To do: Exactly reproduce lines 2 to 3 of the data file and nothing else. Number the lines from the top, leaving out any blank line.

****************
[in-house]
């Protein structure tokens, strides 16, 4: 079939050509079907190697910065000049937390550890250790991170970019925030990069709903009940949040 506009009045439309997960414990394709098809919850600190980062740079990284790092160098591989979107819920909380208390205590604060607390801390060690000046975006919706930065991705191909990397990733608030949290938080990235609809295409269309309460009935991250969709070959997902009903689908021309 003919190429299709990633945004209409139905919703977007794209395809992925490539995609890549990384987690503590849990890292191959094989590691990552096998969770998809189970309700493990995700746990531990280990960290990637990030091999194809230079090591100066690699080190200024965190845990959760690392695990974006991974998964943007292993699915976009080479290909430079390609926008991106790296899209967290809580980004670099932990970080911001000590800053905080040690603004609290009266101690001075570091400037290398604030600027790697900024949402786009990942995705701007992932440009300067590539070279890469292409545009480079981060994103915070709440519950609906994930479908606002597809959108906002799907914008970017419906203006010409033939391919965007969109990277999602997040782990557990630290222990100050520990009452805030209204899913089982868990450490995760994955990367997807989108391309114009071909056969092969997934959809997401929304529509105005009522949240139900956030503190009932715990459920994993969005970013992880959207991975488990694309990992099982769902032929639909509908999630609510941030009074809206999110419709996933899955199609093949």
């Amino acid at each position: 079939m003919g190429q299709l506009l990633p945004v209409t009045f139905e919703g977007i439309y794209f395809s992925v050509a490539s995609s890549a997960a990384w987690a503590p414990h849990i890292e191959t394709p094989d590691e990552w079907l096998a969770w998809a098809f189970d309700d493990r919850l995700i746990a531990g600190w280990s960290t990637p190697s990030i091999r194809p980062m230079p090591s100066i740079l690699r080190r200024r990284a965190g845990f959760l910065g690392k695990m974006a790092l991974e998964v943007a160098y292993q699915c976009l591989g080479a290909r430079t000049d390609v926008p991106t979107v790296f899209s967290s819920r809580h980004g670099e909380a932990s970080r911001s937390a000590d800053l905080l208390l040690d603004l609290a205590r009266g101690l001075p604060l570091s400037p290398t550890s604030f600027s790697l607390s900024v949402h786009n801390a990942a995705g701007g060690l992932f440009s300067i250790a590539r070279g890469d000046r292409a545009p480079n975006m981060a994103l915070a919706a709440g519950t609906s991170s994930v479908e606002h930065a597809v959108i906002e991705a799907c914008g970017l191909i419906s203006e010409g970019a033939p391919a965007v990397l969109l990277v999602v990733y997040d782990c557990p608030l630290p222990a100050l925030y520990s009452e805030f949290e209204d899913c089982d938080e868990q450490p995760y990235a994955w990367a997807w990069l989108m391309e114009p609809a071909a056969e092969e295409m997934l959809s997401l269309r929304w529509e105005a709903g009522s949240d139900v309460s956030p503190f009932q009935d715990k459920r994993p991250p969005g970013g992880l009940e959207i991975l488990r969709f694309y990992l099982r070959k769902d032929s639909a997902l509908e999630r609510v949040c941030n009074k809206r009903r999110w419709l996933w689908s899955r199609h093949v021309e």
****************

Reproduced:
């Protein structure tokens, strides 16, 4: 079939050509079907190697910065000049937390550890250790991170970019925030990069709903009940949040 506009009045439309997960414990394709098809919850600190980062740079990284790092160098591989979107819920909380208390205590604060607390801390060690000046975006919706930065991705191909990397990733608030949290938080990235609809295409269309309460009935991250969709070959997902009903689908021309 003919190429299709990633945004209409139905919703977007794209395809992925490539995609890549990384987690503590849990890292191959094989590691990552096998969770998809189970309700493990995700746990531990280990960290990637990030091999194809230079090591100066690699080190200024965190845990959760690392695990974006991974998964943007292993699915976009080479290909430079390609926008991106790296899209967290809580980004670099932990970080911001000590800053905080040690603004609290009266101690001075570091400037290398604030600027790697900024949402786009990942995705701007992932440009300067590539070279890469292409545009480079981060994103915070709440519950609906994930479908606002597809959108906002799907914008970017419906203006010409033939391919965007969109990277999602997040782990557990630290222990100050520990009452805030209204899913089982868990450490995760994955990367997807989108391309114009071909056969092969997934959809997401929304529509105005009522949240139900956030503190009932715990459920994993969005970013992880959207991975488990694309990992099982769902032929639909509908999630609510941030009074809206999110419709996933899955199609093949």
């Amino acid at each position: 079939m003919g190429q299709l506009l990633p945004v209409t009045f139905e919703g977007i439309y794209f395809s992925v050509a490539s995609s890549a997960a990384w987690a503590p414990h849990i890292e191959t394709p094989d590691e990552w079907l096998a969770w998809a098809f189970d309700d493990r919850l995700i746990a531990g600190w280990s960290t990637p190697s990030i091999r194809p980062m230079p090591s100066i740079l690699r080190r200024r990284a965190g845990f959760l910065g690392k695990m974006a790092l991974e998964v943007a160098y292993q699915c976009l591989g080479a290909r430079t000049d390609v926008p991106t979107v790296f899209s967290s819920r809580h980004g670099e909380a932990s970080r911001s937390a000590d800053l905080l208390l040690d603004l609290a205590r009266g101690l001075p604060l570091s400037p290398t550890s604030f600027s790697l607390s900024v949402h786009n801390a990942a995705g701007g060690l992932f440009s300067i250790a590539r070279g890469d000046r292409a545009p480079n975006m981060a994103l915070a919706a709440g519950t609906s991170s994930v479908e606002h930065a597809v959108i906002e991705a799907c914008g970017l191909i419906s203006e010409g970019a033939p391919a965007v990397l969109l990277v999602v990733y997040d782990c557990p608030l630290p222990a100050l925030y520990s009452e805030f949290e209204d899913c089982d938080e868990q450490p995760y990235a994955w990367a997807w990069l989108m391309e114009p609809a071909a056969e092969e295409m997934l959809s997401l269309r929304w529509e105005a709903g009522s949240d139900v309460s956030p503190f009932q009935d715990k459920r994993p991250p969005g970013g992880l009940e959207i991975l488990r969709f694309y990992l099982r070959k769902d032929s639909a997902l509908e999630r609510v949040c941030n009074k809206r009903r999110w419709l996933w689908s899955r199609h093949v021309e």